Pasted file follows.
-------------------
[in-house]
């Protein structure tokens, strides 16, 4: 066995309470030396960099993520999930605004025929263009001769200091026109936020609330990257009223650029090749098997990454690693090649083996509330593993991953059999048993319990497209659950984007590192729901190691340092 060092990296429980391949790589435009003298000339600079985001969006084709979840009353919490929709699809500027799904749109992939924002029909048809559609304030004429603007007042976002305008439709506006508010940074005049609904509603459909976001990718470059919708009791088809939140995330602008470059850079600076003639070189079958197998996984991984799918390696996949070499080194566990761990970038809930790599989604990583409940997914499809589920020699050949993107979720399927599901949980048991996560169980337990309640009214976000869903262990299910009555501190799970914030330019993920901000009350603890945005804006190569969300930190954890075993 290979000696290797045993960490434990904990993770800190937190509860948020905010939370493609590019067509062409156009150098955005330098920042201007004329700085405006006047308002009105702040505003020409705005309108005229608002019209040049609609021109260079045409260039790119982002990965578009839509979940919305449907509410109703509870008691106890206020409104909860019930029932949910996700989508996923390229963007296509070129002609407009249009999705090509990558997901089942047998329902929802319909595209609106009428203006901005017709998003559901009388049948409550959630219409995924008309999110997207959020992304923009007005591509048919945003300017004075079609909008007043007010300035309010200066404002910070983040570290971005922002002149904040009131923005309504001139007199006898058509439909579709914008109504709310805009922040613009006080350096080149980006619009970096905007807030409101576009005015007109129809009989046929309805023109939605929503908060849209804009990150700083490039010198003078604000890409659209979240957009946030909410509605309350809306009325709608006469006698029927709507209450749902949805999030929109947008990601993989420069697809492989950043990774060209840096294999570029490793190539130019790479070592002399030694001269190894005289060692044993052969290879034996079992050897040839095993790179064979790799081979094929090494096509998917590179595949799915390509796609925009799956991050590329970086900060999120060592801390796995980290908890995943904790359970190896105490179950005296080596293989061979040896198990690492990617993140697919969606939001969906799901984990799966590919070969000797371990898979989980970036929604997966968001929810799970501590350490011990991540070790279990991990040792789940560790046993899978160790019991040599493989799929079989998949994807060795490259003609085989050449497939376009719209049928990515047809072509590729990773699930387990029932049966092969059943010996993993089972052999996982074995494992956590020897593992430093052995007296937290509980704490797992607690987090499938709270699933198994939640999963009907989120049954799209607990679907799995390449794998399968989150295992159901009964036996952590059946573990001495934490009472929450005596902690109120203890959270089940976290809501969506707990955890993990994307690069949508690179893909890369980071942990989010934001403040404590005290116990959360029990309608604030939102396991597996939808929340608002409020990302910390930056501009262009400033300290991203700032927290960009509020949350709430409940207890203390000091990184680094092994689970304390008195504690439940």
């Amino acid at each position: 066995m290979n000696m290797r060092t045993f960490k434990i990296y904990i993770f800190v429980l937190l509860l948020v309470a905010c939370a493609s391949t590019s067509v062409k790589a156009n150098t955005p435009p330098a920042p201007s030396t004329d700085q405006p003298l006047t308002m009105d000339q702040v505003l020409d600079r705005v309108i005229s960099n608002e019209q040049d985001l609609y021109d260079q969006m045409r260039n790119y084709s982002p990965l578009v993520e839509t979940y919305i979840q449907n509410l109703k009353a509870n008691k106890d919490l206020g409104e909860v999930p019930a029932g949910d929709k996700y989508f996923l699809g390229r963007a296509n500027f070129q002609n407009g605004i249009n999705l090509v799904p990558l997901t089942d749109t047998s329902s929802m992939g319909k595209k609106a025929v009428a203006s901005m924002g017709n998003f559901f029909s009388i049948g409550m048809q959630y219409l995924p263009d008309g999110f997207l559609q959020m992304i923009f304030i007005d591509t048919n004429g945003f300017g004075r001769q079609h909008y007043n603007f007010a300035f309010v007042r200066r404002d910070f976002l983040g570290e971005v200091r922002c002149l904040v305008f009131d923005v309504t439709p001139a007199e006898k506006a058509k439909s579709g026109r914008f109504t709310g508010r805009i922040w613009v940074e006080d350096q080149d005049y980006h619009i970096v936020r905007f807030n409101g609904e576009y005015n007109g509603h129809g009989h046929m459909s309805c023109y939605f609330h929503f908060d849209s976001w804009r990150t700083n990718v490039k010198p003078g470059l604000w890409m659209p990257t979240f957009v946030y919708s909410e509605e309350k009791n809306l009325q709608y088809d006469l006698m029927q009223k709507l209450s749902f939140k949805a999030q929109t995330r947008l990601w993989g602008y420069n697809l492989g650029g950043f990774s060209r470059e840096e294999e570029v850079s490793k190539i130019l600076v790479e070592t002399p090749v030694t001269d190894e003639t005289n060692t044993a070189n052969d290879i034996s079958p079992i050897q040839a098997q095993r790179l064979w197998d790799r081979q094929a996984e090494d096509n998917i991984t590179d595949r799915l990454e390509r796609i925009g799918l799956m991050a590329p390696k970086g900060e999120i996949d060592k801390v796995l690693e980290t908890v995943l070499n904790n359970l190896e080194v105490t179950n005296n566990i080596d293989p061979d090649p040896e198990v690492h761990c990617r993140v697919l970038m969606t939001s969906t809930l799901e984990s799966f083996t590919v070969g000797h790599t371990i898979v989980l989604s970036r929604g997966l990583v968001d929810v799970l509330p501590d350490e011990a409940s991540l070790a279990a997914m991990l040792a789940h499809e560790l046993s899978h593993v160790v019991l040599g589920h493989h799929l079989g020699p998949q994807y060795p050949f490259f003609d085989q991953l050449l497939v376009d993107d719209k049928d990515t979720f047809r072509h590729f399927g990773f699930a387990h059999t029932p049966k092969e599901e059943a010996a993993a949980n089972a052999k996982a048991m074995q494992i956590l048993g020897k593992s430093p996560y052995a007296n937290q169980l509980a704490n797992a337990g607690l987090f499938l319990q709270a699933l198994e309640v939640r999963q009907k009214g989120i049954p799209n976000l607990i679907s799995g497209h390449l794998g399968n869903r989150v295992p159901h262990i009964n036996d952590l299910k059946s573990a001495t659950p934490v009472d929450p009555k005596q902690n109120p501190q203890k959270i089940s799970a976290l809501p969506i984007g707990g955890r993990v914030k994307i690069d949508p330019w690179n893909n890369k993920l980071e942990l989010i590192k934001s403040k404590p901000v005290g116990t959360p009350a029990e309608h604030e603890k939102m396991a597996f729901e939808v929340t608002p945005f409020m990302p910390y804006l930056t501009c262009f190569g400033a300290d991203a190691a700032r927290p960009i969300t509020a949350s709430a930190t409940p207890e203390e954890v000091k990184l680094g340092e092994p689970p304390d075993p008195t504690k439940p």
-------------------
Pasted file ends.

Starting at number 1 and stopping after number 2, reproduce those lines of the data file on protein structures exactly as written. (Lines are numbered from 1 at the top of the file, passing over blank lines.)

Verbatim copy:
[in-house]
């Protein structure tokens, strides 16, 4: 066995309470030396960099993520999930605004025929263009001769200091026109936020609330990257009223650029090749098997990454690693090649083996509330593993991953059999048993319990497209659950984007590192729901190691340092 060092990296429980391949790589435009003298000339600079985001969006084709979840009353919490929709699809500027799904749109992939924002029909048809559609304030004429603007007042976002305008439709506006508010940074005049609904509603459909976001990718470059919708009791088809939140995330602008470059850079600076003639070189079958197998996984991984799918390696996949070499080194566990761990970038809930790599989604990583409940997914499809589920020699050949993107979720399927599901949980048991996560169980337990309640009214976000869903262990299910009555501190799970914030330019993920901000009350603890945005804006190569969300930190954890075993 290979000696290797045993960490434990904990993770800190937190509860948020905010939370493609590019067509062409156009150098955005330098920042201007004329700085405006006047308002009105702040505003020409705005309108005229608002019209040049609609021109260079045409260039790119982002990965578009839509979940919305449907509410109703509870008691106890206020409104909860019930029932949910996700989508996923390229963007296509070129002609407009249009999705090509990558997901089942047998329902929802319909595209609106009428203006901005017709998003559901009388049948409550959630219409995924008309999110997207959020992304923009007005591509048919945003300017004075079609909008007043007010300035309010200066404002910070983040570290971005922002002149904040009131923005309504001139007199006898058509439909579709914008109504709310805009922040613009006080350096080149980006619009970096905007807030409101576009005015007109129809009989046929309805023109939605929503908060849209804009990150700083490039010198003078604000890409659209979240957009946030909410509605309350809306009325709608006469006698029927709507209450749902949805999030929109947008990601993989420069697809492989950043990774060209840096294999570029490793190539130019790479070592002399030694001269190894005289060692044993052969290879034996079992050897040839095993790179064979790799081979094929090494096509998917590179595949799915390509796609925009799956991050590329970086900060999120060592801390796995980290908890995943904790359970190896105490179950005296080596293989061979040896198990690492990617993140697919969606939001969906799901984990799966590919070969000797371990898979989980970036929604997966968001929810799970501590350490011990991540070790279990991990040792789940560790046993899978160790019991040599493989799929079989998949994807060795490259003609085989050449497939376009719209049928990515047809072509590729990773699930387990029932049966092969059943010996993993089972052999996982074995494992956590020897593992430093052995007296937290509980704490797992607690987090499938709270699933198994939640999963009907989120049954799209607990679907799995390449794998399968989150295992159901009964036996952590059946573990001495934490009472929450005596902690109120203890959270089940976290809501969506707990955890993990994307690069949508690179893909890369980071942990989010934001403040404590005290116990959360029990309608604030939102396991597996939808929340608002409020990302910390930056501009262009400033300290991203700032927290960009509020949350709430409940207890203390000091990184680094092994689970304390008195504690439940």